Monday, February 26, 2007

My brain, large scissors and a fat kid rolling down a hill

I wish I had an off-button attached to my head. Not one of those standard buttons that stick out, mind you. I mean, I wouldn’t want to turn my brain off by accident. Just imagine, standing in line at the grocery store or the bank (okay, maybe not the bank. Nobody goes to the bank anymore) and you just scratch your head and all of a sudden it’s lights out. But if I could get a button on a time switch, or something, that would be perfect.

You see, my brain refuses to turn itself off after I’ve gone to bed. Even when it’s been more or less non-functional all day long, it suddenly springs to life once I’m horizontal.

It’s especially when the brain-ball of wrinkly gel starts to imagine repetitive movements that it becomes impossible to stop. Last night, for example, I started (for some reason) to think of a kid on a swing. It went back and forth, back and forth, refusing to stop. So I had to think up a pair of huge scissors to cut the swing down. But then the fat brat started rolling down the hill. Obviously I had to place I rather large rock in his path. There was a muffled splat and then the situation was under control. This time...

So… Does this mean I’m weird?

Thursday, February 22, 2007

Would I shoot you? Why, of course not...

A few years ago, I read a Garfield strip where Garfield's owner asked him and his not-so-furry canine bud if they wanted to go for a walk. It went something along the lines of "Do you wanna go for a walk.... Do you?..... Do you?..... You wanna go walkies?.... Do you?..... Do you?" and so on and so forth. All the while, his pets were becoming more and more frenzied, until they turned on him.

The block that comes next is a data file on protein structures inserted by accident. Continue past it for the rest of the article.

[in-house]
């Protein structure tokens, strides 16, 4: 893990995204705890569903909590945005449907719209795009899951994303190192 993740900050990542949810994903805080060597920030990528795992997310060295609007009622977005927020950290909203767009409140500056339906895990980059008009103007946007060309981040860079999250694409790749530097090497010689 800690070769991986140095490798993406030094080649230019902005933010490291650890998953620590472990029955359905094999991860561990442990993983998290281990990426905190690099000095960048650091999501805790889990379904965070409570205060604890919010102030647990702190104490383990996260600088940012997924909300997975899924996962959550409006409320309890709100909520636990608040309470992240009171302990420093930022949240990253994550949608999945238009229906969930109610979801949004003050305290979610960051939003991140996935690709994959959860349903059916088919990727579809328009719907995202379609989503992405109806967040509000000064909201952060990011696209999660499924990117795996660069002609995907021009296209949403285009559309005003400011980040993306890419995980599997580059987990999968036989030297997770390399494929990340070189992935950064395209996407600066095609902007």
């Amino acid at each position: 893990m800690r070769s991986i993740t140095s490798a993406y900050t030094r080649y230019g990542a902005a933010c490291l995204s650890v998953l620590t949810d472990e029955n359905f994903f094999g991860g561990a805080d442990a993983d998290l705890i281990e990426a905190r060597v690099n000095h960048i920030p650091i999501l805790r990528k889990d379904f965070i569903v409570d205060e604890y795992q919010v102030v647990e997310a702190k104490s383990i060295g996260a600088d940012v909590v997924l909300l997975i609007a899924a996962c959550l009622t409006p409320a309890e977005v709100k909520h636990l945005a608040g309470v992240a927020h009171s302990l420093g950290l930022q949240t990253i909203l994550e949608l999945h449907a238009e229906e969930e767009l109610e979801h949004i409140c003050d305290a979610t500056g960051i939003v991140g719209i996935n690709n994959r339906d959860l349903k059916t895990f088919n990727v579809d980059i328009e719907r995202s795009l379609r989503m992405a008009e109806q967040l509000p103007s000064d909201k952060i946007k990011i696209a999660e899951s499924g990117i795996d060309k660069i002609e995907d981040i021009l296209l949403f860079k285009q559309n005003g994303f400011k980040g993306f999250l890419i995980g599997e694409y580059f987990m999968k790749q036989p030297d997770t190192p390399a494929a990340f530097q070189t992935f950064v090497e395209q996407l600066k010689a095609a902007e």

Then, last night, there was a story in the news about some guy in Bosnia who had been out fox hunting (shame on him) with his dog. He'd been minding his own business, when he suddenly heard a shot and felt a sting in his leg. He turned around and saw Man's Best Friend with its hairy paw on the trigger. They say that he might have to amputate his foot. I bet he was one of those walkies-people and his pooch knew how to hold a grudge.

Then again, if I had some weirdo following me around wherever I went, collecting my poops, I'd probably shoot him, too...

Pic of pug by Chance Agrella for

Monday, February 19, 2007

Goddess with lovely temple dog needs religion

…with its own temple somewhere warm and sunny. Preferably with a great view overlooking the ocean.
Must be monotheistic. None of that sharing-the-glory-with-some-hairy-greek-in-a-bathtowel-sort-of-thing.

Gloomy looking robes with large hoods, mysterious chanting and large, booming bells are encouraged.

Colourful, bed sheet-like outfits, singing accompanied by silly bouncing and the ringing of cutesy bells will be punished by immediate beheading.

Some missionary activity expected.

Good possibilities for crusading involved.

Thursday, February 15, 2007

Lookie - I'm Nicola Tesla

I'm Nicola Tesla! Zzzzzzzzzzzzzzzzt!
Which Historical Lunatic Are You?
From the fecund loins of Rum and Monkey.